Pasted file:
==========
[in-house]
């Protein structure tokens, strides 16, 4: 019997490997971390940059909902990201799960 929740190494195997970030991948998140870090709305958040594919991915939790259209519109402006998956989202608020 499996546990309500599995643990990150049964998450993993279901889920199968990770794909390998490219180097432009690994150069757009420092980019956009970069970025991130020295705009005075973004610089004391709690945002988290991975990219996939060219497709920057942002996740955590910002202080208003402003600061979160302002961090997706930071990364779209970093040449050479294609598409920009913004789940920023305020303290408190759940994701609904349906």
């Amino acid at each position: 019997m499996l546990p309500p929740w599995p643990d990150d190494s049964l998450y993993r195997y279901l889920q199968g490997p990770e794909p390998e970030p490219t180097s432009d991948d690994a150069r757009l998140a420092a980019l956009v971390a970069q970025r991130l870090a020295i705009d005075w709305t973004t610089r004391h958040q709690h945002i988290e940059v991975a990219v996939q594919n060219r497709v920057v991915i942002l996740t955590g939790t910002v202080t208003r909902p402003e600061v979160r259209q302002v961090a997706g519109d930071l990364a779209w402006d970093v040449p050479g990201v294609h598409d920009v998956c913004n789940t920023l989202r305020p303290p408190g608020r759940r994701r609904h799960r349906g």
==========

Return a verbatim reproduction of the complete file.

[in-house]
């Protein structure tokens, strides 16, 4: 019997490997971390940059909902990201799960 929740190494195997970030991948998140870090709305958040594919991915939790259209519109402006998956989202608020 499996546990309500599995643990990150049964998450993993279901889920199968990770794909390998490219180097432009690994150069757009420092980019956009970069970025991130020295705009005075973004610089004391709690945002988290991975990219996939060219497709920057942002996740955590910002202080208003402003600061979160302002961090997706930071990364779209970093040449050479294609598409920009913004789940920023305020303290408190759940994701609904349906």
């Amino acid at each position: 019997m499996l546990p309500p929740w599995p643990d990150d190494s049964l998450y993993r195997y279901l889920q199968g490997p990770e794909p390998e970030p490219t180097s432009d991948d690994a150069r757009l998140a420092a980019l956009v971390a970069q970025r991130l870090a020295i705009d005075w709305t973004t610089r004391h958040q709690h945002i988290e940059v991975a990219v996939q594919n060219r497709v920057v991915i942002l996740t955590g939790t910002v202080t208003r909902p402003e600061v979160r259209q302002v961090a997706g519109d930071l990364a779209w402006d970093v040449p050479g990201v294609h598409d920009v998956c913004n789940t920023l989202r305020p303290p408190g608020r759940r994701r609904h799960r349906g």